EVMs have significantly reduced the instances of booth capturing, electoral malpractice, and riggingThey have led to a faster counting process as they eliminate the need for manual counting of votes and thus reduces the possibility of human errorEVMs are tamper-proof and prevent the manipulation of vote countsIt allows for faster and more efficient transmission of election resultsThey eliminate the need for paper ballots which can save resources and reduce the amount of waste generatedThey are more accessible for people with disabilities or older citizens and reduce the barrier for these groups to participate in the electoral processThese have been credited for increasing voter turnout in many areasThese are more secure than paper ballots as it eliminates the possibility of voter fraudEVMs with VVPAT (Voter Verified Paper Audit Trail) allows for a paper trail of the vote which ensures transparency and improves the credibility of the election. The lack of transparency in the design, prototype, software, and hardware of EVMs.They are available only for black-box analysis and not accessible for technical and independent review,thus raising doubts and mistrust among citizens in the electoral process.The requirement of reliable electricity and power supply to operate EVMs.The need for proper maintenance and security of EVMs to ensure they are not tampered with or damaged before or during an election.The cost of purchasing and maintaining EVMs can be high, which can be a burden for some countries with limited financial resources.The possibility of power outages, network failures, or other technical issues during voting.The need for a robust system of voter education and voter awareness of their rights and responsibilities as voters.The lack of accessibility for citizens who are not literate or are visually impaired.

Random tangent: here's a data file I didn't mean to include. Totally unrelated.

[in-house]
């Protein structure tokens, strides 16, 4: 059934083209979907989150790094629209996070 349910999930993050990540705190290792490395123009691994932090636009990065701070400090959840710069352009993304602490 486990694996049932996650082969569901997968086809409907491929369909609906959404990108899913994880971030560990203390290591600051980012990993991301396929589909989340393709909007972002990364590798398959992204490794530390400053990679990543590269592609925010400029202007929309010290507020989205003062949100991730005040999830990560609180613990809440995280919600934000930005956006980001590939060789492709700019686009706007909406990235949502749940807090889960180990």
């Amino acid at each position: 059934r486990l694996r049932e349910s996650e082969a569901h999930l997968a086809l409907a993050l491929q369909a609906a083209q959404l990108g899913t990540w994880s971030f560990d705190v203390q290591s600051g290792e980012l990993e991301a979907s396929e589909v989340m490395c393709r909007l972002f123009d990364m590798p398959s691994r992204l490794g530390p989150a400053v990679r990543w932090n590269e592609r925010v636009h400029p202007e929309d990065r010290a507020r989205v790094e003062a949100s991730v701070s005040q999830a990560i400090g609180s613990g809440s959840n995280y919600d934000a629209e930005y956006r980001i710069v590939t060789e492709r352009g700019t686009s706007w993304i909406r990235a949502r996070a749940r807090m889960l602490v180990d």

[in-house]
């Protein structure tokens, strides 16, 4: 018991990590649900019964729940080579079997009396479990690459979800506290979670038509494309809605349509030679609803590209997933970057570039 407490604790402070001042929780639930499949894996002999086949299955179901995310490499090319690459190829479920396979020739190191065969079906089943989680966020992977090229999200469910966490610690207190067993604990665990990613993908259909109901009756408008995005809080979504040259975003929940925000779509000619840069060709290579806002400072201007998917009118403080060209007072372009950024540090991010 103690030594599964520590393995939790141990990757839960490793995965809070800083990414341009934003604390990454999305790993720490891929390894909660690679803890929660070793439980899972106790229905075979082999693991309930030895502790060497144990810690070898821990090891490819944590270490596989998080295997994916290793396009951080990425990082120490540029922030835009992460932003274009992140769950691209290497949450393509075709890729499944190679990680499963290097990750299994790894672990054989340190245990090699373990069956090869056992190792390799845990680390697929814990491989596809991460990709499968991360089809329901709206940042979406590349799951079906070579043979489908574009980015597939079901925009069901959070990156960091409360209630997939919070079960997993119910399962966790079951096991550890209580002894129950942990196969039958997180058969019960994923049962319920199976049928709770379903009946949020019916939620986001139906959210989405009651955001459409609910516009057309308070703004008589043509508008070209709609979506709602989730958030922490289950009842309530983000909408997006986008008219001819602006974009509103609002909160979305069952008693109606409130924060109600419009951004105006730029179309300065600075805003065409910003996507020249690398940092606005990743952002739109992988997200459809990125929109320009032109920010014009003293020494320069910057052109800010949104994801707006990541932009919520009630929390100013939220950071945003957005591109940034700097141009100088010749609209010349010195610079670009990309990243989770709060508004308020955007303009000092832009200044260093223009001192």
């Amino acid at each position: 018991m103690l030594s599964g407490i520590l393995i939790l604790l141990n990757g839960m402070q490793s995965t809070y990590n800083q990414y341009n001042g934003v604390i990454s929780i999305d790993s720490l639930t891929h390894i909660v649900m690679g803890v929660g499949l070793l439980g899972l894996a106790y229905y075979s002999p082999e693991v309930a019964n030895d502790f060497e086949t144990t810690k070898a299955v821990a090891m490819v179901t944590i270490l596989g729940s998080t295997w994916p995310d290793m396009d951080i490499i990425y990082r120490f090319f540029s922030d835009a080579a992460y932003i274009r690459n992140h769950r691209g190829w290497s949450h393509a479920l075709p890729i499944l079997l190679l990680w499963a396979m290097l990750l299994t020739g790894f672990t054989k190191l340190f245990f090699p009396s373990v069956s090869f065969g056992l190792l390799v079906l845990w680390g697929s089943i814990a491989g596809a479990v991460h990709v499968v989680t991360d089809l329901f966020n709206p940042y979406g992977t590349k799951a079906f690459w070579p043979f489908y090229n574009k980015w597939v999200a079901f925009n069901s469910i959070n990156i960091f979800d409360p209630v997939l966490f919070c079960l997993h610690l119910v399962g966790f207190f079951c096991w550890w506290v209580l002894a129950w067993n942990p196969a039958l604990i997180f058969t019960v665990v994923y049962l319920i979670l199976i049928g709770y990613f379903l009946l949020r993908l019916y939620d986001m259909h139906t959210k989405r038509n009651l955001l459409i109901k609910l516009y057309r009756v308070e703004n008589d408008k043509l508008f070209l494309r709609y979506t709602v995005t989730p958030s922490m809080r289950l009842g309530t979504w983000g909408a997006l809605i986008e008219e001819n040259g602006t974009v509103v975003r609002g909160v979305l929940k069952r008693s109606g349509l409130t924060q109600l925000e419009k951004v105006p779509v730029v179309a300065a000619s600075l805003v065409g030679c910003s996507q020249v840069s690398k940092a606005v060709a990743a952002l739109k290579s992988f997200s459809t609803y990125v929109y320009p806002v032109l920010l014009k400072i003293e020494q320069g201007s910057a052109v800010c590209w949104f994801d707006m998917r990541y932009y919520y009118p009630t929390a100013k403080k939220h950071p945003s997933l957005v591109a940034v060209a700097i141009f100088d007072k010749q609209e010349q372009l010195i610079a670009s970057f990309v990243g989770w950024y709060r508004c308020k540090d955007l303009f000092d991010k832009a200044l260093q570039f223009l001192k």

Way Forward

  • RVM is a great decision in the right direction to address issues of accessibility and convenience for domestic migrants who may not be able to physically travel to their voting location.
  • However, there is a need to address the logistical and administrative challenges of remote voting, and thus, ECI should work to restore trust in the electoral system” and address fears of the misuse of existing EVMs.

Good Governance

In News

  • The Union Home Minister recently stated that “Governance Models should build trust between the government and people”.

More about the news

  • Model of Good Governance:
    • The minister stated that the model should be such that it reaches the last person in the queue. 
    • It should be inclusive, corruption-free, transparent, accountable, sensitive, innovative and stable
    • It should strike at the root of problems and build trust between the government and the people.
    • The key to good governance is a people-centric development policy
  • Different models for different situations:
    • India needed its own models as per the situational aand evaluation of the condition of people. 
    • If we try to impose an imported model from a country with a population of 2-10 crore onto a nation as diverse as ours, we are bound to fail. And for this, the thought process must start at the grassroots level and reach the top. 

More about Governance

  • Governance:
    • The concept of “governance” is not new. It is as old as human civilization. 
    • It is the process of decision-making and the process by which decisions are implemented (or not implemented). 
    • Governance can be used in several contexts such as corporate governance, international governance, national governance and local governance.
  • Good Governance:
    • It assures that corruption is minimized, the views of minorities are taken into account and the voices of the most vulnerable in society are heard in decision-making. 
    • It is participatory, consensus ,oriented, accountable, transparent, responsive, effective and efficient, equitable and inclusive and follows the rule of law.
    • It is also responsive to the present and future needs of society.
  • Challenges:
    • Politicisation of bureaucracy: The political dominance on bureaucracy goes unchallenged by the bureaucracy. On the contrary, many bureaucrats willingly or meekly submitted to this dominance because of this, good governance has suffered